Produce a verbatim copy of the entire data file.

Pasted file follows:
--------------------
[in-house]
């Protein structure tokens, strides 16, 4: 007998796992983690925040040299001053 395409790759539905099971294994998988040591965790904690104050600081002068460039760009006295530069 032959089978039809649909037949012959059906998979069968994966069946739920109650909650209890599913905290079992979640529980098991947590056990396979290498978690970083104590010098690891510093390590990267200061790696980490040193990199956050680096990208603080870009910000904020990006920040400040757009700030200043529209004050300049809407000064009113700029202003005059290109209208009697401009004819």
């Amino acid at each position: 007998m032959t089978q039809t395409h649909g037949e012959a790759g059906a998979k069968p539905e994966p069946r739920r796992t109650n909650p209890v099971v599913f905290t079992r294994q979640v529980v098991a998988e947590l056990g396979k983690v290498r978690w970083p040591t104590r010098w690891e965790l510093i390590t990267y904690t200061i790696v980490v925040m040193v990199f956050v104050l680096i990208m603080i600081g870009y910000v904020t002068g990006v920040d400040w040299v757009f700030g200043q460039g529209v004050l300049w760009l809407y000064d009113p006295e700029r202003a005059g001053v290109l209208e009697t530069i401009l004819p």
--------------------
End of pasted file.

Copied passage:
[in-house]
């Protein structure tokens, strides 16, 4: 007998796992983690925040040299001053 395409790759539905099971294994998988040591965790904690104050600081002068460039760009006295530069 032959089978039809649909037949012959059906998979069968994966069946739920109650909650209890599913905290079992979640529980098991947590056990396979290498978690970083104590010098690891510093390590990267200061790696980490040193990199956050680096990208603080870009910000904020990006920040400040757009700030200043529209004050300049809407000064009113700029202003005059290109209208009697401009004819």
């Amino acid at each position: 007998m032959t089978q039809t395409h649909g037949e012959a790759g059906a998979k069968p539905e994966p069946r739920r796992t109650n909650p209890v099971v599913f905290t079992r294994q979640v529980v098991a998988e947590l056990g396979k983690v290498r978690w970083p040591t104590r010098w690891e965790l510093i390590t990267y904690t200061i790696v980490v925040m040193v990199f956050v104050l680096i990208m603080i600081g870009y910000v904020t002068g990006v920040d400040w040299v757009f700030g200043q460039g529209v004050l300049w760009l809407y000064d009113p006295e700029r202003a005059g001053v290109l209208e009697t530069i401009l004819p």